BBVA: Changing times, same old challenge

July ended with a few moves on the BBVA chessboard. The bank opened a new phase in the development of its retail business by appointing Ignacio Deschamps to head a division that combines global retail banking with its Latin America Group business.

Deschamps, who is currently the top executive of BBVA’s Mexican subsidiary Bancomer, is well versed in the challenges involved in expanding access to financial services in Latin America.  BBVA Bancomer currently leads Mexican banks in offering services geared towards the “unbanked” sector of the population.

“Our emphasis starts with encouraging saving, improving the banking culture and managing personal finances,” he says. “Our strategy has three pillars: a low-cost account, promoting alternative channels to the branch network, and innovation through technological platforms.”

One example is the “express account,” which allows people to  instantly open an account, and manage it, with their mobile phone. It’s simple, available at a low cost, and offers high security. The account holder also receives an international debit card for purchases at business outlets and for use at automatic tellers.

In Venezuela meanwhile, BBVA Provincial offers the Standard Payroll Plan, aimed at low-income emplo-yees. The plan’s card can be used to withdraw money paid in by employers, or to make purchases in stores.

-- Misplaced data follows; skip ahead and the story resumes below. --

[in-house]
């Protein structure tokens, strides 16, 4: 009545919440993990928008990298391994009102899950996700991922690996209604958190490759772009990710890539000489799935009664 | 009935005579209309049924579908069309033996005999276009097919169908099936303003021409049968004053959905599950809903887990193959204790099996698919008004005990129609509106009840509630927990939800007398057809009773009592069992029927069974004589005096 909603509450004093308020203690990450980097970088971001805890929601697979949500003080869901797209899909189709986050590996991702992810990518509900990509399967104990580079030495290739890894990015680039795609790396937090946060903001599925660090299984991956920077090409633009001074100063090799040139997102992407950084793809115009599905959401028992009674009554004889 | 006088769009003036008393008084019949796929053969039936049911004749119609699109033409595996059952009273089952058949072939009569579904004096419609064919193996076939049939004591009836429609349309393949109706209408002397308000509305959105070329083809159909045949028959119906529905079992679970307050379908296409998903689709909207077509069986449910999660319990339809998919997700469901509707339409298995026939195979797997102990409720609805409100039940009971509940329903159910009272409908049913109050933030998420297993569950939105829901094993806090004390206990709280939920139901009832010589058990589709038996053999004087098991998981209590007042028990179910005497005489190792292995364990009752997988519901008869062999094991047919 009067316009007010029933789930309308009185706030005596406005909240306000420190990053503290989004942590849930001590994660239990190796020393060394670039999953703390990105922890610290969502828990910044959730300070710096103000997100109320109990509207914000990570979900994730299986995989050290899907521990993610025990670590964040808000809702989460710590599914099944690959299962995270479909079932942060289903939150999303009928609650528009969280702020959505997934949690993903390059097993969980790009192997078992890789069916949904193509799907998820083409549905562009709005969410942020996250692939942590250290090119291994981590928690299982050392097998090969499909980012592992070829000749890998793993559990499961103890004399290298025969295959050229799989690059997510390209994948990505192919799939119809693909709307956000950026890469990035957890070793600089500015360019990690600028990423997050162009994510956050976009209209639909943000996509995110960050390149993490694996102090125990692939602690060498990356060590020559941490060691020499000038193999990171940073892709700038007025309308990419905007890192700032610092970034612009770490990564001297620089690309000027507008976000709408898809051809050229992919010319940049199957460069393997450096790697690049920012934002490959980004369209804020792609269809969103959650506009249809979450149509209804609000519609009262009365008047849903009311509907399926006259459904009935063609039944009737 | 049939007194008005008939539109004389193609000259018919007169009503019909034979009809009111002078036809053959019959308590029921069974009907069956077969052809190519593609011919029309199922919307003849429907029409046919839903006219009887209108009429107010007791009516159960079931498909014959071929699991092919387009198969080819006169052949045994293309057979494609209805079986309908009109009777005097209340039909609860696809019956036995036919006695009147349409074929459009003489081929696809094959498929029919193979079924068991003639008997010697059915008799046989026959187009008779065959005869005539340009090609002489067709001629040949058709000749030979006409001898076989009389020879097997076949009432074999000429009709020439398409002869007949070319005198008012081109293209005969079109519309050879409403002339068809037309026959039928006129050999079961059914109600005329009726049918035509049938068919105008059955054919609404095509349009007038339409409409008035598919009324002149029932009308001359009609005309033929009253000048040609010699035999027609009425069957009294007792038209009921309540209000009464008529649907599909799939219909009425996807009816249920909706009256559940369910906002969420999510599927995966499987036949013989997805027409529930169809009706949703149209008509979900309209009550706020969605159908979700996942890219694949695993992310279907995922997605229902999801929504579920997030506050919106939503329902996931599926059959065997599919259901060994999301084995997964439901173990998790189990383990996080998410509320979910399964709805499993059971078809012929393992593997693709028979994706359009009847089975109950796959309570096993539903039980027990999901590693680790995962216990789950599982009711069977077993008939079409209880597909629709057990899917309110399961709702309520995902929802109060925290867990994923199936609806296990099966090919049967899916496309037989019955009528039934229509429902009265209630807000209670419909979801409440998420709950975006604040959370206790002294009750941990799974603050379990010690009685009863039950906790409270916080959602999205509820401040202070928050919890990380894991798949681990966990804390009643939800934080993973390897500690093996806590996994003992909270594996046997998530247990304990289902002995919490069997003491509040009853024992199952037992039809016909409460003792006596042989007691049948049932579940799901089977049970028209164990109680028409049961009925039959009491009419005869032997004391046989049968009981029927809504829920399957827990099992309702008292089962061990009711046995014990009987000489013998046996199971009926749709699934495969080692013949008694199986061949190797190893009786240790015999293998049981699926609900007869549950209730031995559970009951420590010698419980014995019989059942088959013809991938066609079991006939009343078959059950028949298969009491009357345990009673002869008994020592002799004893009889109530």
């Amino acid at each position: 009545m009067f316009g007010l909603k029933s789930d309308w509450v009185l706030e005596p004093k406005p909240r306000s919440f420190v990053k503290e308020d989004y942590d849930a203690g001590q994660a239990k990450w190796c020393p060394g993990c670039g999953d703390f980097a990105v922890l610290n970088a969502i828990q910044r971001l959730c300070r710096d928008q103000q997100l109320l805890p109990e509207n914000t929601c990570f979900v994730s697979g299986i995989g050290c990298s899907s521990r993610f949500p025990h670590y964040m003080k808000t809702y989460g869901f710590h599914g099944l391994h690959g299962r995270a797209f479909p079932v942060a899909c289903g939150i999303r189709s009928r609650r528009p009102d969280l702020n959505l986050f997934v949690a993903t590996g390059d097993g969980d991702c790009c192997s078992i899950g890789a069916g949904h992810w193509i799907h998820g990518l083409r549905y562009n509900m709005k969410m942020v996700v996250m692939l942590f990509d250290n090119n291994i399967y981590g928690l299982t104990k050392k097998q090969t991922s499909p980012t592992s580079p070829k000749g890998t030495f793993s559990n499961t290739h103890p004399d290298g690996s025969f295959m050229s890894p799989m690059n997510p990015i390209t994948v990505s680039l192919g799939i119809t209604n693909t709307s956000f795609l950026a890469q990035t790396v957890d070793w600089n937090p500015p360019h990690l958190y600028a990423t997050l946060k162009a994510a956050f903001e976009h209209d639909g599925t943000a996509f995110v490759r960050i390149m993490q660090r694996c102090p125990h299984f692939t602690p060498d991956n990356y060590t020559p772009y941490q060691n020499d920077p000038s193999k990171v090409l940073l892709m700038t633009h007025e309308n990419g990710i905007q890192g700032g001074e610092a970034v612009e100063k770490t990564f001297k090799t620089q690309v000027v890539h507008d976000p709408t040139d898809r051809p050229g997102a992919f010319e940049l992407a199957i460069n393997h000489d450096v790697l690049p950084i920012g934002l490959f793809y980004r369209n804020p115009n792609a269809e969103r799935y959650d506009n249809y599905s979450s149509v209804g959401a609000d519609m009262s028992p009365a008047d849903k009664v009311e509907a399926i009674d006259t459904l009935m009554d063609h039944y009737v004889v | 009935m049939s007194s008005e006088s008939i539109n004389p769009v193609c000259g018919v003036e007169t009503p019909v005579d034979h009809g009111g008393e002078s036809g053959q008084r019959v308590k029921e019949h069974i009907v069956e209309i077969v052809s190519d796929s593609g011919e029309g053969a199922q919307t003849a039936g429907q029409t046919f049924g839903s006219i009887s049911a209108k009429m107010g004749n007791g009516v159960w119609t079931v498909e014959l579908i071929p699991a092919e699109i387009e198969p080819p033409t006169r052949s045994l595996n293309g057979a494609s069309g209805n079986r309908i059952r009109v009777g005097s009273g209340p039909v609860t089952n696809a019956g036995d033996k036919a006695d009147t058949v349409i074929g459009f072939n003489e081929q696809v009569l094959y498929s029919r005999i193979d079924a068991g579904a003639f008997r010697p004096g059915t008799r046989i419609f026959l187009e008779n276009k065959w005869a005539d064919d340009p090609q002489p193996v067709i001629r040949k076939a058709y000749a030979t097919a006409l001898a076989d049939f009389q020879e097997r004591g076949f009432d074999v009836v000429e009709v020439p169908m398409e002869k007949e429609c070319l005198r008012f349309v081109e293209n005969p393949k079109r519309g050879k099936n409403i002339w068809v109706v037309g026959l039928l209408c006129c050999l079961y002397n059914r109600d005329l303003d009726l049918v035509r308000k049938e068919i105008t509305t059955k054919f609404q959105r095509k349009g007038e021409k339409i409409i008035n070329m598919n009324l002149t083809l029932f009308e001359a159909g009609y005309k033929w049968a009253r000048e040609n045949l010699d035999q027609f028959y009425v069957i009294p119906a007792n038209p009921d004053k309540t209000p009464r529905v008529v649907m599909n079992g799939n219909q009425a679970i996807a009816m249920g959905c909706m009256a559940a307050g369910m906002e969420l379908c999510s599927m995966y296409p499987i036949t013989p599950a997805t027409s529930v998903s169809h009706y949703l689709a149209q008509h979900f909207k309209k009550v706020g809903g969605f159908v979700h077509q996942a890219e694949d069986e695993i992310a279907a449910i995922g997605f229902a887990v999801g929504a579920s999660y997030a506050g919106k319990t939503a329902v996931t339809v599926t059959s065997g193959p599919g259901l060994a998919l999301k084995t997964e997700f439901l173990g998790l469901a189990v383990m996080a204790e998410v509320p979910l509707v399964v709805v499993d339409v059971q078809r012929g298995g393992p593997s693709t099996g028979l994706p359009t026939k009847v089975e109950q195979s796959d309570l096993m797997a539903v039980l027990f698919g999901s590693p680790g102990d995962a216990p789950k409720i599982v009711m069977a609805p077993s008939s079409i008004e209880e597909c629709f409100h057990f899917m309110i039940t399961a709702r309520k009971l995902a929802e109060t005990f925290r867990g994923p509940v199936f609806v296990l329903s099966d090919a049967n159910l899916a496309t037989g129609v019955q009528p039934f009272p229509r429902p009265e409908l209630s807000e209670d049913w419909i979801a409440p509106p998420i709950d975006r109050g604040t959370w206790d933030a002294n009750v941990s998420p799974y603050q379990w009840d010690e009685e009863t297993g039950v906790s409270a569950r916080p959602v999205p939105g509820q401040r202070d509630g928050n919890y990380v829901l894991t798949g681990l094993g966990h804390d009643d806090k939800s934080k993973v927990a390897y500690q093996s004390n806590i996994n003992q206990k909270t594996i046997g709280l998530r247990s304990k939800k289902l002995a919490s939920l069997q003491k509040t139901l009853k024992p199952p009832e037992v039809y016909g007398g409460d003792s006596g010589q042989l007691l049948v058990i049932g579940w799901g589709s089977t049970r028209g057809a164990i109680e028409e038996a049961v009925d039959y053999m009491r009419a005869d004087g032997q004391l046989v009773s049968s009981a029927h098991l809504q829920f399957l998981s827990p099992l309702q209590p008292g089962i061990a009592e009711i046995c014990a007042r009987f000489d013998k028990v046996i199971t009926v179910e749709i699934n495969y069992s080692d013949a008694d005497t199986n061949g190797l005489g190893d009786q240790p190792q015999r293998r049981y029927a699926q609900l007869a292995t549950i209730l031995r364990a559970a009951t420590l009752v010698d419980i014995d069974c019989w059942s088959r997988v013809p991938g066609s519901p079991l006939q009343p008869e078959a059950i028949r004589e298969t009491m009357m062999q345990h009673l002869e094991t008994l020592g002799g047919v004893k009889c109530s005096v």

As for the poorest citizens, in 2007 the bank created the BBVA Microfinance Foundation with the goal of including this group in the financial system. The foundation, which is not formally a part of Grupo BBVA, operates in Latin America. It has eight microfinance entities that provide services to more than 1 million clients, and it’s thought to benefit another four mi-llion people indirectly. The median credit line is for $1,293. The default rate is 3.1 percent, and 60 percent of its clients are women. Almost half of the clients have incomes of less than nine dollars per day. But there’s another interesting figure: the total volume of microcredits stands at a lofty $946 million.

At what point will the financial inclusion of this sector of Latin Americans start to benefit BBVA? The 2011 annual balance sheet offers a hint in a standout increase of loans in the region.  And a directive from the bank takes note: “Historically, it was not expected that the credit segment would be at the core of the retail business for BBVA in the region.” However, in recent years, favored by an auspicious economic environment, it adds, this segment of the business grew, “with emphasis only on clients who can prove their ability to pay.”

BBVA’s efforts towards financial inclusion in Latin America are paying off in other ways. According to first quarter results, 72 percent of the Group’s pro-fits were generated in this region. This target segment of low-income clients contributed about 8.6 million active clients, who generated credit card financing of $3.716 billion, and consumer financing of $9.648 billion.

All this data has not escaped the notice of Fitch Ratings. According to a recent report, the credit rating agency believes that Latin America is strategically important to BBVA, “since it be-nefits from its geographic diversification through the capacity of Latin American markets to generate revenues at the international level and compensate for its modest results in Spain.”

 

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